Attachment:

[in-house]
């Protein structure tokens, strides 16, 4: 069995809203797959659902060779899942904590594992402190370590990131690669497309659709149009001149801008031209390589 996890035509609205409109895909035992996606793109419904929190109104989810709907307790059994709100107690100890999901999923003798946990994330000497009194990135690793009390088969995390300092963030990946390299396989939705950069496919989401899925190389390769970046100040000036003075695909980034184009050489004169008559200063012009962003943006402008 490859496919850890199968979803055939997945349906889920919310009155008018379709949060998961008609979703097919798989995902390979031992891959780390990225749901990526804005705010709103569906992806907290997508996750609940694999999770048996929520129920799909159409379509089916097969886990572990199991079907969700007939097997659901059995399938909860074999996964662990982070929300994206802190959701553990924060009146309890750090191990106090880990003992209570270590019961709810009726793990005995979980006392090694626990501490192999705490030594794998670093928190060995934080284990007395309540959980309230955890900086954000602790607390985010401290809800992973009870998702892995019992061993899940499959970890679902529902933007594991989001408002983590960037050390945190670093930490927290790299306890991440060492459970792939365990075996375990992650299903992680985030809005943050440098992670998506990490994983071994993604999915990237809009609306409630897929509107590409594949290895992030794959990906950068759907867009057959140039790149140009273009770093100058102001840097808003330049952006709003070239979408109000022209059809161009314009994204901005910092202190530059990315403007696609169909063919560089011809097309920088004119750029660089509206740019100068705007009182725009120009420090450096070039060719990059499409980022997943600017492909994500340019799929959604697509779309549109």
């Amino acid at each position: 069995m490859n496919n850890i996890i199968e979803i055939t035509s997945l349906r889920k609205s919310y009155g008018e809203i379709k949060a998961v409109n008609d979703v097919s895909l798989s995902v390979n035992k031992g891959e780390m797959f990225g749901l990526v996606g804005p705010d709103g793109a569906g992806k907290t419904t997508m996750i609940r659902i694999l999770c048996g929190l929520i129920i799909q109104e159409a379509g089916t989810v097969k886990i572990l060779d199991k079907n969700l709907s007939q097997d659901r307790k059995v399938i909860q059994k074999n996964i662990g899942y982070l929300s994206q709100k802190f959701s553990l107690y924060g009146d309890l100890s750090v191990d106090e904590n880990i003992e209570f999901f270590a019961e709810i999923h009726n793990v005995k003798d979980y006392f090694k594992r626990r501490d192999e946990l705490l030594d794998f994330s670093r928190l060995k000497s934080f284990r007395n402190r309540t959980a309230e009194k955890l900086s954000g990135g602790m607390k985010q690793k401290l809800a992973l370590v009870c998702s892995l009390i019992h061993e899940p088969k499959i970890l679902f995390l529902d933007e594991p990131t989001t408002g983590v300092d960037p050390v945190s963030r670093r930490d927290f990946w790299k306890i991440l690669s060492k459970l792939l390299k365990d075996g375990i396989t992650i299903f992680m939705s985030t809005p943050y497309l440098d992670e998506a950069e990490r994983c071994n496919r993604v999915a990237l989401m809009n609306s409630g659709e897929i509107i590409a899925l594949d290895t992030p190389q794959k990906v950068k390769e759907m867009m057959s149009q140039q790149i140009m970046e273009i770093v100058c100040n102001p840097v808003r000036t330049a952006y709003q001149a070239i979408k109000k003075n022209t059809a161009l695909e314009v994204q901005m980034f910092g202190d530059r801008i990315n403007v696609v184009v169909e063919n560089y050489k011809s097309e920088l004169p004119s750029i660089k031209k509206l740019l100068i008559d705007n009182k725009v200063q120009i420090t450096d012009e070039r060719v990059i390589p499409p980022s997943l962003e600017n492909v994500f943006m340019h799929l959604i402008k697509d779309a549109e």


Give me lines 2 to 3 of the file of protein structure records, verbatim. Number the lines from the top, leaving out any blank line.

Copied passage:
């Protein structure tokens, strides 16, 4: 069995809203797959659902060779899942904590594992402190370590990131690669497309659709149009001149801008031209390589 996890035509609205409109895909035992996606793109419904929190109104989810709907307790059994709100107690100890999901999923003798946990994330000497009194990135690793009390088969995390300092963030990946390299396989939705950069496919989401899925190389390769970046100040000036003075695909980034184009050489004169008559200063012009962003943006402008 490859496919850890199968979803055939997945349906889920919310009155008018379709949060998961008609979703097919798989995902390979031992891959780390990225749901990526804005705010709103569906992806907290997508996750609940694999999770048996929520129920799909159409379509089916097969886990572990199991079907969700007939097997659901059995399938909860074999996964662990982070929300994206802190959701553990924060009146309890750090191990106090880990003992209570270590019961709810009726793990005995979980006392090694626990501490192999705490030594794998670093928190060995934080284990007395309540959980309230955890900086954000602790607390985010401290809800992973009870998702892995019992061993899940499959970890679902529902933007594991989001408002983590960037050390945190670093930490927290790299306890991440060492459970792939365990075996375990992650299903992680985030809005943050440098992670998506990490994983071994993604999915990237809009609306409630897929509107590409594949290895992030794959990906950068759907867009057959140039790149140009273009770093100058102001840097808003330049952006709003070239979408109000022209059809161009314009994204901005910092202190530059990315403007696609169909063919560089011809097309920088004119750029660089509206740019100068705007009182725009120009420090450096070039060719990059499409980022997943600017492909994500340019799929959604697509779309549109």
């Amino acid at each position: 069995m490859n496919n850890i996890i199968e979803i055939t035509s997945l349906r889920k609205s919310y009155g008018e809203i379709k949060a998961v409109n008609d979703v097919s895909l798989s995902v390979n035992k031992g891959e780390m797959f990225g749901l990526v996606g804005p705010d709103g793109a569906g992806k907290t419904t997508m996750i609940r659902i694999l999770c048996g929190l929520i129920i799909q109104e159409a379509g089916t989810v097969k886990i572990l060779d199991k079907n969700l709907s007939q097997d659901r307790k059995v399938i909860q059994k074999n996964i662990g899942y982070l929300s994206q709100k802190f959701s553990l107690y924060g009146d309890l100890s750090v191990d106090e904590n880990i003992e209570f999901f270590a019961e709810i999923h009726n793990v005995k003798d979980y006392f090694k594992r626990r501490d192999e946990l705490l030594d794998f994330s670093r928190l060995k000497s934080f284990r007395n402190r309540t959980a309230e009194k955890l900086s954000g990135g602790m607390k985010q690793k401290l809800a992973l370590v009870c998702s892995l009390i019992h061993e899940p088969k499959i970890l679902f995390l529902d933007e594991p990131t989001t408002g983590v300092d960037p050390v945190s963030r670093r930490d927290f990946w790299k306890i991440l690669s060492k459970l792939l390299k365990d075996g375990i396989t992650i299903f992680m939705s985030t809005p943050y497309l440098d992670e998506a950069e990490r994983c071994n496919r993604v999915a990237l989401m809009n609306s409630g659709e897929i509107i590409a899925l594949d290895t992030p190389q794959k990906v950068k390769e759907m867009m057959s149009q140039q790149i140009m970046e273009i770093v100058c100040n102001p840097v808003r000036t330049a952006y709003q001149a070239i979408k109000k003075n022209t059809a161009l695909e314009v994204q901005m980034f910092g202190d530059r801008i990315n403007v696609v184009v169909e063919n560089y050489k011809s097309e920088l004169p004119s750029i660089k031209k509206l740019l100068i008559d705007n009182k725009v200063q120009i420090t450096d012009e070039r060719v990059i390589p499409p980022s997943l962003e600017n492909v994500f943006m340019h799929l959604i402008k697509d779309a549109e």